Yesterday on the Yahoo Q1 earnings call, CEO Carol Bartz sent a mixed message of sorts. She said at the outset that Yahoo was going to focus on key areas of the business and was open to “outsourcing” some functions if that made sense. Like me, many people listening must have immediately thought “search.” But later in the call she seemed to reaffirm the strategic value of search to Yahoo’s overall business, calling it “critical.” She spoke at some length about innovations in the user experience and on the advertising side as well, especially about the combination of search and display.
She said that advertiser reaction to the use of search queries to inform display ad serving on the Yahoo network was very postive. She anonymously quoted one advertiser who called the results “freakin’ awesome.” In all, she didn’t sound like a CEO ready to “outsource” search to Microsoft.
However both Bloomberg and AllThingsD report that Microsoft-Yahoo negotiations over an ads deal of some sort are proceeding favorably. AllThingsD calls the state of talks between the companies “hot and heavy.” Here’s my sense about what’s to come; this is a bit of pure speculation:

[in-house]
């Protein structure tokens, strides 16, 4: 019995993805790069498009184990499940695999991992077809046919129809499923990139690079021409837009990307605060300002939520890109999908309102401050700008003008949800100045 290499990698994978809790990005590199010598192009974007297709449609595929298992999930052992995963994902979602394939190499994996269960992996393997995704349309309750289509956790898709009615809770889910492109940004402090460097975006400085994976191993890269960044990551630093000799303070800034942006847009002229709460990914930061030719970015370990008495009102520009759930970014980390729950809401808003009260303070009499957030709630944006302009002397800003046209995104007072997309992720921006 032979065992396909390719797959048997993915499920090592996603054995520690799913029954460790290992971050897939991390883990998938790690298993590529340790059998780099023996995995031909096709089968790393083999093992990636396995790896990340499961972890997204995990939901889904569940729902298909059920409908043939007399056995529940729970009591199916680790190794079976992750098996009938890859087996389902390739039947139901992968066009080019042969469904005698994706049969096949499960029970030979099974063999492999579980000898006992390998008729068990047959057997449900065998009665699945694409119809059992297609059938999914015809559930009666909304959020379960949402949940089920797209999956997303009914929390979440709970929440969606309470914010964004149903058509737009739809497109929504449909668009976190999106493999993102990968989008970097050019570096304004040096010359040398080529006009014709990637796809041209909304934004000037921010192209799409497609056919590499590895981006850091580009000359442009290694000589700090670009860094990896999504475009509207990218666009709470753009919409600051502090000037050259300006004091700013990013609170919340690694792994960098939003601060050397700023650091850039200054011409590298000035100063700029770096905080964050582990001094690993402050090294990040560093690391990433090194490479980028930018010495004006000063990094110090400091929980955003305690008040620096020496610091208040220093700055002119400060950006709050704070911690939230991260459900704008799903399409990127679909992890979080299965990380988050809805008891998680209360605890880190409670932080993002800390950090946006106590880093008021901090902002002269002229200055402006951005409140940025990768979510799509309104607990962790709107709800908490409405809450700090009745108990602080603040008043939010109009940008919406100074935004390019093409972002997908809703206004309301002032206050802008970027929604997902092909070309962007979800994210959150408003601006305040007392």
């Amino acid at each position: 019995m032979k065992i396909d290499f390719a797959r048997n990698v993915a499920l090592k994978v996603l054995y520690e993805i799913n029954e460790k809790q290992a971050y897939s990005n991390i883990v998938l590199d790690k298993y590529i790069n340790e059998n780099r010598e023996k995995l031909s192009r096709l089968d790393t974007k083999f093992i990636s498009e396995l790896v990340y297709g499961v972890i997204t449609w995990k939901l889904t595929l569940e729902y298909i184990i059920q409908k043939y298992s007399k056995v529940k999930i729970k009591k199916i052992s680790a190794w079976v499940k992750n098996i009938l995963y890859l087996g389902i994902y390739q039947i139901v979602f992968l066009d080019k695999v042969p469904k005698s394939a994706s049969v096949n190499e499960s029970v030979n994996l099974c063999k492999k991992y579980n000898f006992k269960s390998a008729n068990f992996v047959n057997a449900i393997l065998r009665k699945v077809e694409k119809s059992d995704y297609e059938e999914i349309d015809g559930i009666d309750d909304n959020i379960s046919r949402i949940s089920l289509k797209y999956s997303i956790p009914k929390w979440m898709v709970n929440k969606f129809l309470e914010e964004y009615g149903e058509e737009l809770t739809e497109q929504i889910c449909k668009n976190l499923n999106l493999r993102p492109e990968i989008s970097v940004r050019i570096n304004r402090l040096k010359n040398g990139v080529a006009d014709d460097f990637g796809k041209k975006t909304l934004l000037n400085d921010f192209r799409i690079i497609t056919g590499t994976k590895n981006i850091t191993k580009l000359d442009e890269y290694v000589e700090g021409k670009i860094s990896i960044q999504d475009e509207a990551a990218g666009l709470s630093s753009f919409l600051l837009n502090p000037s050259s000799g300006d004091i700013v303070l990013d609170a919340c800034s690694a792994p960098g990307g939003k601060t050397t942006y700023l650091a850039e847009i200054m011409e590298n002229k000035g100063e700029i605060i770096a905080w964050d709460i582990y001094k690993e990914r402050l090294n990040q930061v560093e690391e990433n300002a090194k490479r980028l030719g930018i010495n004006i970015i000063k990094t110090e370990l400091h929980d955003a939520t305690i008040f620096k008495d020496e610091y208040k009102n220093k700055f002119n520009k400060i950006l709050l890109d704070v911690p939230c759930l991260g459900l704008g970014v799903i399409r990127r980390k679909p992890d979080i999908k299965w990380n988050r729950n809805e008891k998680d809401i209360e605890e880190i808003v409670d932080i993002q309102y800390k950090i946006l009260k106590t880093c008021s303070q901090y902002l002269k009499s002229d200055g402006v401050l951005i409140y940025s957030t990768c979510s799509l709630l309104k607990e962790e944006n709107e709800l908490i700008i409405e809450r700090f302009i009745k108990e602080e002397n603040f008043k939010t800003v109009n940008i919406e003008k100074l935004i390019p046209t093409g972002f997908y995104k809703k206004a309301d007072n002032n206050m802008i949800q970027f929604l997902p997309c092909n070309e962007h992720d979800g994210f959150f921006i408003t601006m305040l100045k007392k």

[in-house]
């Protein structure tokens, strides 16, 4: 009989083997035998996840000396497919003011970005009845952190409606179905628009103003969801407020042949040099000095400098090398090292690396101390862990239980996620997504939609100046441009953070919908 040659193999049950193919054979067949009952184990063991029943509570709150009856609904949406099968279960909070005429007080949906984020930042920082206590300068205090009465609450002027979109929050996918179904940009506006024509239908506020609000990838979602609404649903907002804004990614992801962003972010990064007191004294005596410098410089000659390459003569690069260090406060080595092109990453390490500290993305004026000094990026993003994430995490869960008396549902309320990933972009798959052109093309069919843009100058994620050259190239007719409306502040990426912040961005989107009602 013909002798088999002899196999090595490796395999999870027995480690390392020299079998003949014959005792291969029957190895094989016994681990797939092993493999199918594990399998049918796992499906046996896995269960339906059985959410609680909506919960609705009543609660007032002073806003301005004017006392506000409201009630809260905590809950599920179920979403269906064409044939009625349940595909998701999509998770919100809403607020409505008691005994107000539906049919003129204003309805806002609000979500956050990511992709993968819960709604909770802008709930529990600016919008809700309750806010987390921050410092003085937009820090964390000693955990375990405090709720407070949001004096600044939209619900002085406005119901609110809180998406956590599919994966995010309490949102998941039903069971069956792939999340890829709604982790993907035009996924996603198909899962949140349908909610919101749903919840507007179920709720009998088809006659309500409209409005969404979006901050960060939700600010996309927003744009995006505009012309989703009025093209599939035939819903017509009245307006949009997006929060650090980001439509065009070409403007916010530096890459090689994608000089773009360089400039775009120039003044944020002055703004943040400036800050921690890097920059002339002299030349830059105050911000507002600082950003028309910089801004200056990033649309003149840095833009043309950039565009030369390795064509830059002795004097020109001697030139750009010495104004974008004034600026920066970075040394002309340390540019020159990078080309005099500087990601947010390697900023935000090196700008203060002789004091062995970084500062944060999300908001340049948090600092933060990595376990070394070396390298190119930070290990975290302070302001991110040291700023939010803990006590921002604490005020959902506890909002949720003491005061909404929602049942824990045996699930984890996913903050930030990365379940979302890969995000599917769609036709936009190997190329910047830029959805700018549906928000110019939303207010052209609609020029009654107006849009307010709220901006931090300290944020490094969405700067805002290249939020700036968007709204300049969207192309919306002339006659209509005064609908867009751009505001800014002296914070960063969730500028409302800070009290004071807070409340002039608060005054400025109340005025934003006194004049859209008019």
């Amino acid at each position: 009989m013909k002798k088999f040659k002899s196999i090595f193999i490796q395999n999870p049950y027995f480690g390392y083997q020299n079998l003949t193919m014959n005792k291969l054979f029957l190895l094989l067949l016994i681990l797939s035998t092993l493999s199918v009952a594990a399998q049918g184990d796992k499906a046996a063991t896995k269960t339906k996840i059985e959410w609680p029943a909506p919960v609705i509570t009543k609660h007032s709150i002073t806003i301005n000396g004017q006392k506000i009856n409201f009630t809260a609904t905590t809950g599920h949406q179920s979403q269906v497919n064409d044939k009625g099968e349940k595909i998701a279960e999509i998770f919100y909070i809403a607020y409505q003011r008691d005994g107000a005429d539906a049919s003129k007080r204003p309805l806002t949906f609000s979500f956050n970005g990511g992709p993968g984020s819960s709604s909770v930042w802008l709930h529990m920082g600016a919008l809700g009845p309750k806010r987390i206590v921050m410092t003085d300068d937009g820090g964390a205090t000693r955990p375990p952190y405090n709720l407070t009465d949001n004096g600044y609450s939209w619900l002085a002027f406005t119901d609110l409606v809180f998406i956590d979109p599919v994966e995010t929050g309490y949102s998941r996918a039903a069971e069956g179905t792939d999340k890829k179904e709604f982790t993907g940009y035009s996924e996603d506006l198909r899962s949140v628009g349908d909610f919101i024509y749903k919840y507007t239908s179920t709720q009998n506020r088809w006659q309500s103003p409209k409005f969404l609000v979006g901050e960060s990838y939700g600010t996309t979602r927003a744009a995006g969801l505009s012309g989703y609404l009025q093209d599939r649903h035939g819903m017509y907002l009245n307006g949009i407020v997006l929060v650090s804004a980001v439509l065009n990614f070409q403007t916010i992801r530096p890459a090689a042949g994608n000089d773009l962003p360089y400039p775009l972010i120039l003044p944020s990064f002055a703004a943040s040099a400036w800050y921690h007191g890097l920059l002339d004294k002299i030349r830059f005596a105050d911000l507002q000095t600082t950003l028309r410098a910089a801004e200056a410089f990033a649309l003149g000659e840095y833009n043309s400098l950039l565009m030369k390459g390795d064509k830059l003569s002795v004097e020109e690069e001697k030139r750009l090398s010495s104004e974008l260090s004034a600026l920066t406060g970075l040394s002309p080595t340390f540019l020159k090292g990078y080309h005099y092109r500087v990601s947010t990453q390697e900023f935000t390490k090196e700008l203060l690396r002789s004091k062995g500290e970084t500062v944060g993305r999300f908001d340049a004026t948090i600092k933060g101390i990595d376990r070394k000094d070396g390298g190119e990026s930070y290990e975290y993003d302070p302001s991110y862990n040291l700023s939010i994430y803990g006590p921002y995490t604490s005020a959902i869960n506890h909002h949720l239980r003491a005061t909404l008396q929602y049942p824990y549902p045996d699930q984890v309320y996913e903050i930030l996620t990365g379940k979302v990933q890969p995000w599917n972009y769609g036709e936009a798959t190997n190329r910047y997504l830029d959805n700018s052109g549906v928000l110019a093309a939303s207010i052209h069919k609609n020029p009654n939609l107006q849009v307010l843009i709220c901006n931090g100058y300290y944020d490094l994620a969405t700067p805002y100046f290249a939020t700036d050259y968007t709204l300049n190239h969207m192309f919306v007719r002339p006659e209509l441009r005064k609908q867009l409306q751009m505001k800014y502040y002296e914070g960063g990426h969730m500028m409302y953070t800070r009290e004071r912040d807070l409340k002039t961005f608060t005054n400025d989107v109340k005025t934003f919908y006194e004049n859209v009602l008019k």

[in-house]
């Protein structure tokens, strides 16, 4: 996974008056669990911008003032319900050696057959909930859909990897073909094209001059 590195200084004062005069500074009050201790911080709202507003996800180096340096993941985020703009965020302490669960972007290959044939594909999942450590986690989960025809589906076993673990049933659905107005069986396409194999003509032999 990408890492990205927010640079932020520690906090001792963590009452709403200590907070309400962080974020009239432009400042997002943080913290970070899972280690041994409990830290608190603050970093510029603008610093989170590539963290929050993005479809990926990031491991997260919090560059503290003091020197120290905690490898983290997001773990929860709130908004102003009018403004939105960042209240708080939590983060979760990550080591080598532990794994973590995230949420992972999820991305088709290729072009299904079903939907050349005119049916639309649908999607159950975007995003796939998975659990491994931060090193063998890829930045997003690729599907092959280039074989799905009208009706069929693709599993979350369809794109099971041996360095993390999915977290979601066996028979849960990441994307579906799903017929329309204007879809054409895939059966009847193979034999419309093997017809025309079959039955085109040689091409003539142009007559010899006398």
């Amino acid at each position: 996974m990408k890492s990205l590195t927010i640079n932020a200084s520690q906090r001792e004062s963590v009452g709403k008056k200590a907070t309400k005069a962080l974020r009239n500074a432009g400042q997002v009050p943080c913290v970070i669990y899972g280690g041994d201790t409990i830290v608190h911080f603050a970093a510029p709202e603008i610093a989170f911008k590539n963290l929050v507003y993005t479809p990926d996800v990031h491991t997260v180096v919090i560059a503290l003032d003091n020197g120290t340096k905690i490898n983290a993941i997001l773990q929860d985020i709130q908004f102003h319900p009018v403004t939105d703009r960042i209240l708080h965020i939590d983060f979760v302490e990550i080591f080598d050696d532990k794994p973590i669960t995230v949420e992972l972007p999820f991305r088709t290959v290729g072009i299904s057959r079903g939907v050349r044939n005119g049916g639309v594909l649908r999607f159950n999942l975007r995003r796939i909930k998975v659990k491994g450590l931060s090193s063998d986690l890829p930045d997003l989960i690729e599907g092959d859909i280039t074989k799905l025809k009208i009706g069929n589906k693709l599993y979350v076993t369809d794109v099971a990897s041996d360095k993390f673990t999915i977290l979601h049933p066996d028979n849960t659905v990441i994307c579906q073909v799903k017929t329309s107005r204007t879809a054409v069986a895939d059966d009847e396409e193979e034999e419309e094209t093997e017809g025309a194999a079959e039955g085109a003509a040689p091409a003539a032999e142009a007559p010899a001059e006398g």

- There will be a deal between the companies; it will not outsource paid or consumer search to Microsoft
- The deal will provide access to Yahoo search (reach) for Microsoft PPC advertisers
- Yahoo will probably gain additional display ad distribution through Microsoft sites
- There may or may not be a search revenue guarantee (MSFT –> Yahoo) of any kind
Such a deal will probably be good for both companies, especially Yahoo. If announced we’ll see an uptick in Yahoo’s stock price, but reaction and gains will be muted until analysts can determine whether the deal will be “material.” There will also be some disappointment if the scope of the deal isn’t huge or somehow game changing for one or both companies.
An article this morning in the Wall Street Journal, based on Carol Bartz remarks in the Yahoo earnings call, cites her “repositioning” of APT, Yahoo’s relatively new advertising platform (display only right now). Perhaps in a bit of “truth telling,” Bartz described it as an ongoing project rather than a finished and polished piece of technology.